Every spring is the only spring – a perpetual astonishment. ~Ellis Peters
A week of sun and rain has changed everything. The garden grows greener by the minute, more flowers are blooming each day. The small islands of early flowers and foliage are growing larger and starting to connect throughout the garden. It looks and smells like spring. The wild cherries and amelanchier are blooming throughout the woods with clumps of summer snowflakes blooming beneath. (Click on any photo in these mosaics to see a full size image)
Summer snowflake (Leucojum aestivum)’Gravetye Giant’
The later daffodils are beginning to bloom and have escaped being felled by sub-zero temperatures.
Daffodils in Grape & Lemonade bed
Daffodil ‘Bella Coola’
Daffodil ‘La Traviata’
The tulips are coming into bloom, along with some early perennials.
Tulip ‘Orange Princess’
Pulmonaria longifolia ‘Bertram Anderson’
Tulip ‘Apricot Beauty’
Brunnera macrophylla ‘Alexander’s Great’
Spring star flower (Iphieon uniflorum)
Spring seems to have arrived in earnest, perpetually astonishing in its loveliness.
This post is a part of Garden Bloggers’ Bloom Day, a monthly event sponsored by May Dreams Gardens. You will find links to over fifty beautiful gardens blooming in April – have fun exploring!
All photos ©2017 Lynn Emberg Purse, All Rights Reserved.
The call of spring seems to be louder, sweeter, more siren-like, than ever before. The longing to get closer to nature, fills the heart. ~M.F. Canfield
The flower that you hold in your hands was born today and already it is as old as you are. ~Antonio Porchia
Each day as I walk through my garden, I see the culmination of work that I did last year, or ten years ago. I also see what is to come, tomorrow, next week, next month. Gardeners are time travelers of a sort. This spring, I am reaping the rewards of having the paths redone last summer. To tread on firm gravel instead of sinking up to my ankles in muck as I moved through the garden in April brought to mind the last year’s path project and my hopes for the garden this season. Every tulip and daffodil that bloomed this spring arose from the bending and digging last October when I planted a thousand bulbs – a vision of floral extravaganza played through in my mind as the autumn leaves fell golden to the ground. Now as I trim the fading blooms from each spring flower, I notice the burgeoning growth of roses and daylilies to come, and anticipate the floral fireworks of June and July in my imagination.
I stand in a river of time as the garden streams around me, a constant eddy and flow of events in the moment, yet each dependent on the imagination of the past and the hope of the future. This week, unseasonable heat brought the spring bulb season to a sudden close but also brought on the purple lollipops of Allium aflutanense and the brilliantly colored cloaks of Azaleas and Rhododendrons. Nature never stands still and the ever changing garden carries the gardener with it. Here are a few scenes from the passing spring and the approaching summer; click on any photo to enter the slide viewer. Enjoy! (All photos ©2015 Lynn Emberg Purse, All Rights Reserved).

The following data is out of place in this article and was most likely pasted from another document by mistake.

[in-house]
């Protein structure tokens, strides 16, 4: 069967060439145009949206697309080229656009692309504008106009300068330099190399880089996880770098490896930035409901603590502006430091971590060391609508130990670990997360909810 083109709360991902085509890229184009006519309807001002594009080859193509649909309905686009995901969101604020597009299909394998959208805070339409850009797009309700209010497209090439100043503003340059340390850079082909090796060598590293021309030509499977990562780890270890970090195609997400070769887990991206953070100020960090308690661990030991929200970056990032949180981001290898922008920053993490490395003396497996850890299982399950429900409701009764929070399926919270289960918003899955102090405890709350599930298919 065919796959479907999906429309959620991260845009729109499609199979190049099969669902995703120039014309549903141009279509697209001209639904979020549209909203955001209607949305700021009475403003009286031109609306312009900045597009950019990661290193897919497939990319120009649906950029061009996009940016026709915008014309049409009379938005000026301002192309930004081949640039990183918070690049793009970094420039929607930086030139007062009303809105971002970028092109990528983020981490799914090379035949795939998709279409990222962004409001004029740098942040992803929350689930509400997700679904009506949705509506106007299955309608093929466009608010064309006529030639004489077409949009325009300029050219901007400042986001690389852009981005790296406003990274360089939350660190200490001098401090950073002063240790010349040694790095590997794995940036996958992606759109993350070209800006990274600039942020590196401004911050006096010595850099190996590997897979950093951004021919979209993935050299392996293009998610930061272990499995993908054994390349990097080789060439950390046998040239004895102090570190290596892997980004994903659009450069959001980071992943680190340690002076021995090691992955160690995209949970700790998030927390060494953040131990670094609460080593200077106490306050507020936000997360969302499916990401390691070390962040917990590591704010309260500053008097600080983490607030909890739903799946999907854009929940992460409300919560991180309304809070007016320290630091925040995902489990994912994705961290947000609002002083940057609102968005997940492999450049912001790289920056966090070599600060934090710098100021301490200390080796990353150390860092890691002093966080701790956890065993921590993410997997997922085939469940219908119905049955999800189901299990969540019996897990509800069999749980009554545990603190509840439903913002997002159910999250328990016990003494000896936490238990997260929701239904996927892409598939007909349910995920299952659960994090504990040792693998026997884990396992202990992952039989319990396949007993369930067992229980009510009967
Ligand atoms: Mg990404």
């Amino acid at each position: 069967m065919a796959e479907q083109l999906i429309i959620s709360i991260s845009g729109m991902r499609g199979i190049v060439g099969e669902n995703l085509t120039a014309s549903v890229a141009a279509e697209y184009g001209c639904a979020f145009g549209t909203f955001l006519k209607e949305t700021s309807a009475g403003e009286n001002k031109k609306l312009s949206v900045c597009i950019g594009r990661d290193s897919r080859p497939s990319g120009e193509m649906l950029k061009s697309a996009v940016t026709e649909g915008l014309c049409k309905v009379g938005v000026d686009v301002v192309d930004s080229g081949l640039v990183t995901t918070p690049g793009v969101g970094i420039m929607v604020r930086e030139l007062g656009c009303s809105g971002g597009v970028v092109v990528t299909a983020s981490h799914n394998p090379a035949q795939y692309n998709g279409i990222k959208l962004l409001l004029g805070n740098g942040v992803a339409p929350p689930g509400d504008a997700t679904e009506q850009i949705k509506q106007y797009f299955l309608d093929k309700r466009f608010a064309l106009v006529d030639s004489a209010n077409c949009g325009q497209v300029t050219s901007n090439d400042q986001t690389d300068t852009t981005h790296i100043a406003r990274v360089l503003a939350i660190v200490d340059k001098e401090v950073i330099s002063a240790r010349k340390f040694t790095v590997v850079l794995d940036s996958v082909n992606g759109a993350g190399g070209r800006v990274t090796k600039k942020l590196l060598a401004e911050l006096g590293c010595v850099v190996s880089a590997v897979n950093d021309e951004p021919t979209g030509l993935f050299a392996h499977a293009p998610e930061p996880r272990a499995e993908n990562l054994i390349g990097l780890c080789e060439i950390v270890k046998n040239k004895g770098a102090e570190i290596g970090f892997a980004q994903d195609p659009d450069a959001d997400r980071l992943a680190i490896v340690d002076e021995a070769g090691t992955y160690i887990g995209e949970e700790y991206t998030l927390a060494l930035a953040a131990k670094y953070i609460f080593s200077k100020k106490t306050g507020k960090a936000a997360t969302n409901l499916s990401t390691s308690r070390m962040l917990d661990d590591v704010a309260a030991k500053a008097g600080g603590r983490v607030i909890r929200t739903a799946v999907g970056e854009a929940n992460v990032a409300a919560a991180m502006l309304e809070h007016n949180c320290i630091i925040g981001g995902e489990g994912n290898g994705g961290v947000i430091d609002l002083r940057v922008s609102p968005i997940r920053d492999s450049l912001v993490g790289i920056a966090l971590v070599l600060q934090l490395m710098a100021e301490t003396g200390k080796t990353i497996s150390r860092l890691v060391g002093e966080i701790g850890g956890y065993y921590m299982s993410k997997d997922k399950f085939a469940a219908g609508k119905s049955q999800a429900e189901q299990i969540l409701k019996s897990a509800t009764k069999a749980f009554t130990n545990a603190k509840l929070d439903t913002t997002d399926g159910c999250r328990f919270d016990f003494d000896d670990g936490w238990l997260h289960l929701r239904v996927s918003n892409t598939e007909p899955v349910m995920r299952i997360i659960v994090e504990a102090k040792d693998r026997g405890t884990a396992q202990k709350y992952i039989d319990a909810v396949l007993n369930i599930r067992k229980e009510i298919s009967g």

Spring bloom on the hill
Tulip ‘Blushing Beauty’
Bleeding heart and tulips
Orange tulip, pink daffodil
There is no “End” to be written, neither can you, like an architect, engrave in stone the day the garden was finished. A painter can frame his picture, a composer can notate his coda, but a garden is always on the move. ~Mirabel Osler
Time keeps on slipping, slipping, slipping, into the future. ~Steve Miller (Fly Like An Eagle)
At last, the skies above are blue. ~Mack Gordon
At last, spring has arrived.
At last, flowers are blooming.
At last, the dawn chorus of birds is deafening.
Daffodil Verdant Meadows
Rose striped hellebore
Daffodil Rijnveld’s Early Sensation
Half moon in April
Cornus mas branch
Anemone blanda White Splendour
At last, I am in the garden.
Although this song has been playing in my head for the past few days, no one can sing it quite like Etta James. Enjoy.
I glanced out the window at the signs of spring. The sky was almost blue, the trees were almost budding, the sun was almost bright. ~ Millard Kaufman
The onslaught of the freeze thaw cycle is upon us. We have shifted from bitter cold and heavy snow to balmy sunny days twice in the past four weeks. This morning, in the midst of a short lived thaw, I discovered snow drops blooming and hellebores in full bud. Signs of spring are everywhere, from the green snouts of daffodils poking into the world to buds swelling on the cherry tree. A promise of what is to come.